Investors in integrated oil and gas giant Chevron (NYSE:CVX) once again experienced indigestion after the company provided its interim update for the second quarter on Thursday evening. On one hand, improved liquids pricing and expanded production in the U.S., coupled with fewer impairment charges and the sale of overseas assets, look set to push Chevron's EPS higher from the sequential first quarter. On the flip side, foreign-exchange losses are only getting worse, and the company's downstream operations are looking at a flat quarter when compared to Q1.

Source: Kool Cats Photography via Flickr.

It's no surprise that Chevron lost value on Friday, considering that investors expected higher oil prices to have a stronger impact on its bottom-line results. But Chevron also didn't give us a specific EPS number to latch onto, either. At just 11 times forward earnings, Chevron still remains an attractive long-term buy-and-hold company. 


Source: Eric Norris, Flickr

American Water gets bigger
They normally fly right under most investors' radars, but water utility giant American Water Works (NYSE:AWK) announced, via one of its subsidiaries, the purchase of Mt. Ebo Water Systems for an undisclosed amount on Thursday. The purchase will add 400 water and wastewater customers in Putnam County, N.Y., and it demonstrates once again just how easy it is for American Water Works and its subsidiaries to grow by picking apples off the branch. Because its business is largely regulated, investors are rarely surprised by American Water Works' results, which makes it a low-volatility play on a finite resource.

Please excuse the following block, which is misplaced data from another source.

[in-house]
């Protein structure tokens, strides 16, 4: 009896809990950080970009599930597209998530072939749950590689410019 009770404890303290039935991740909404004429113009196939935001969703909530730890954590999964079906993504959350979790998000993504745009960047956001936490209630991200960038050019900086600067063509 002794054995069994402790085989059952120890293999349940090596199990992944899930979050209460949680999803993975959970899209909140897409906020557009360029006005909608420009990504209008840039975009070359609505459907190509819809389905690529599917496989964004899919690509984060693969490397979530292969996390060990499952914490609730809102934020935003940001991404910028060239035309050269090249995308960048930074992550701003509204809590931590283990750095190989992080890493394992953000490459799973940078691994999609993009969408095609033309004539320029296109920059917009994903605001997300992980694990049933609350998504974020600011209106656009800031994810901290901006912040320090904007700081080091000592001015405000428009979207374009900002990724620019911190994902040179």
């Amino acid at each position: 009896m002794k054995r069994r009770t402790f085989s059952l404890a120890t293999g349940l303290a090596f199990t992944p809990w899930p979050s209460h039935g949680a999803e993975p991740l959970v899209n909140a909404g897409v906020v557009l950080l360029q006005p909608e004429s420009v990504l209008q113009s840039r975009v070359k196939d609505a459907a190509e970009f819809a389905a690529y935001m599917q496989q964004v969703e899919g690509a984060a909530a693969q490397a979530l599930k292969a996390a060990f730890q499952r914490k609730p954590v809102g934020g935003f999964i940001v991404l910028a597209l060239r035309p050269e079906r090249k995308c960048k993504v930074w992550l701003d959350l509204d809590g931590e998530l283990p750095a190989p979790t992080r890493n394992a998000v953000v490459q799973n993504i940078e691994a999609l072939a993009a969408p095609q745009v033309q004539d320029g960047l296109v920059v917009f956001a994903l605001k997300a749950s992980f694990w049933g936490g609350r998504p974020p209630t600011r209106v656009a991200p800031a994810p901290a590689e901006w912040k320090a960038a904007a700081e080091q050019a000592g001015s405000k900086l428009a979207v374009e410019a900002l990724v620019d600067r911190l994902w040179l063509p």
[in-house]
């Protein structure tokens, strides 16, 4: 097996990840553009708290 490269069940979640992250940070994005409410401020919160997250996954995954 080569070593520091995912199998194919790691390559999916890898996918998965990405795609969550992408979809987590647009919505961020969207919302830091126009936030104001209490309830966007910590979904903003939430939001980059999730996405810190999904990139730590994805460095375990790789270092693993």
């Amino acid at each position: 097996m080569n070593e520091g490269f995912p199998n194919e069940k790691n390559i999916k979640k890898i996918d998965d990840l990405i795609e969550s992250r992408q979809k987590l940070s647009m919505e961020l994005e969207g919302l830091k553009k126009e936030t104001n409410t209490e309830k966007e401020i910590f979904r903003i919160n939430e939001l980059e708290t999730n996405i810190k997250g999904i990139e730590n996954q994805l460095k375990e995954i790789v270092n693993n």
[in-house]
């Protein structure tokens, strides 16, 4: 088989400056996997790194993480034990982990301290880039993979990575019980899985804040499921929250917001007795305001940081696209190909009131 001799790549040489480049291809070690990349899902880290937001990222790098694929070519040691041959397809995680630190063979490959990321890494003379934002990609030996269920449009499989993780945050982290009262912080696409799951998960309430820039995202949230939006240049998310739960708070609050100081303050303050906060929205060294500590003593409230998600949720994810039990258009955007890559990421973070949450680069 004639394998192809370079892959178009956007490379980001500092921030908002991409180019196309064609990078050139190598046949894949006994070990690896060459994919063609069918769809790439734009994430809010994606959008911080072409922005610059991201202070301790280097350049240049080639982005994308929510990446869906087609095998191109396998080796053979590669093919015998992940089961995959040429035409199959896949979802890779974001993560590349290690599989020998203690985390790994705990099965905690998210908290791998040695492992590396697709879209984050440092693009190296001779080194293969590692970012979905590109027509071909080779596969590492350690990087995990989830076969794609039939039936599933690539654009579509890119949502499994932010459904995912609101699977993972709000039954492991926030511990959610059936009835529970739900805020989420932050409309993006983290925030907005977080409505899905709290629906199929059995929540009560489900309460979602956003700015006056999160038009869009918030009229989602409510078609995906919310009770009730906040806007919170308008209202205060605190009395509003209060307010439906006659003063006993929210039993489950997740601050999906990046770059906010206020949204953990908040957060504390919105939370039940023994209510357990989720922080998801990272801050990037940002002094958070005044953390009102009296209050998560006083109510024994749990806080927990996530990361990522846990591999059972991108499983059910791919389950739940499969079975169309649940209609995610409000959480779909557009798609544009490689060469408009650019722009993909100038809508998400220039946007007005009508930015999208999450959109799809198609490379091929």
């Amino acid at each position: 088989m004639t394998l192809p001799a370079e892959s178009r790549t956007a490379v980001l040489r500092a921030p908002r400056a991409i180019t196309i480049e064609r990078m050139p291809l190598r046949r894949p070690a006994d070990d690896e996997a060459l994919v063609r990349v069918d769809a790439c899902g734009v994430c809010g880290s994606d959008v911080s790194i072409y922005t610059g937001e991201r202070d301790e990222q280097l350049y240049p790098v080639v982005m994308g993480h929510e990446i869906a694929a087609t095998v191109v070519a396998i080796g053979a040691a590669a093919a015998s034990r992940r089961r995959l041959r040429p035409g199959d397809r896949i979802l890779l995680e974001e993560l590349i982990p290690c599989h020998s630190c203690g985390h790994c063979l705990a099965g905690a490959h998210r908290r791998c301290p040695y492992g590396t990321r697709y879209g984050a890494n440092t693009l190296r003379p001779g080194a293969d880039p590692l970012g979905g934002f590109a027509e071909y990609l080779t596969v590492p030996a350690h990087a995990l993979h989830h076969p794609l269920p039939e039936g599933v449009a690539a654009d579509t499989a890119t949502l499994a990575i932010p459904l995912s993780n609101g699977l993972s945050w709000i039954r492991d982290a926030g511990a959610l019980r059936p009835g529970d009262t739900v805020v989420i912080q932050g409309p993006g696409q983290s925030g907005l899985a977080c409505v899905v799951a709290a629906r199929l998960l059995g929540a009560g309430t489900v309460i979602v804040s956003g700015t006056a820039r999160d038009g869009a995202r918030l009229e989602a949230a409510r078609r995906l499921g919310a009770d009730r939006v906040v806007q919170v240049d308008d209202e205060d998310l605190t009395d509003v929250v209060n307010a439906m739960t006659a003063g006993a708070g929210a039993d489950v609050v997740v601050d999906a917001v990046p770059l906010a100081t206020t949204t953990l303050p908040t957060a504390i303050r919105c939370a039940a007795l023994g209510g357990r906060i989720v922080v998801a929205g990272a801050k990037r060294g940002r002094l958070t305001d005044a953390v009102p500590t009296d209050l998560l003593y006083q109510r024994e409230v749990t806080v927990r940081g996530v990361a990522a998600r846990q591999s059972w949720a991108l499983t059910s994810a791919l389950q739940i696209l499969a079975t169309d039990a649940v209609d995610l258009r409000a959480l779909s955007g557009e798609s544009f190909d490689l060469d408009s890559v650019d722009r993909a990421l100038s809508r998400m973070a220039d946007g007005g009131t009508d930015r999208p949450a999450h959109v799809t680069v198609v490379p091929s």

The dreaded downgrade
Lastly, global consumer goods giant Procter & Gamble (NYSE:PG) received a dreaded downgrade on Friday from Wells Fargo analyst Chris Ferrara. Ferrara chopped P&G's price target to a range of $85-$87 from a prior forecast of $88-$90 and lowered his rating on the company to market perform from outperform. Specifically, Ferrara pointed to increasing competition, weakening U.S. sales trends, and new product launch execution risk as a reason for the downgrade.

It's no secret that Procter & Gamble is growing at a snail's pace relative to the market, and that returning CEO A. G. Lafley is in the process of cleaning house, so to speak. As P&G has shed noncore assets we've witnessed its cash position grow and we've also seen an uptick in volume unit growth outside the U.S. So long as Lafley keeps Procter & Gamble focused on its emerging market potential, while in turn ensuring that its U.S. name-brand products remain competitive, then I see no reason why P&G won't head higher over the long run.

The key to long-term outperformance is high-quality dividends.
The smartest investors know that dividend stocks simply crush their non-dividend-paying counterparts over the long term. That's beyond dispute. They also know that a well-constructed dividend portfolio creates wealth steadily, while still allowing you to sleep like a baby. Knowing how valuable such a portfolio might be, our top analysts put together a report on a group of high-yielding stocks that should be in any income investor's portfolio. To see our free report on these stocks, just click here now.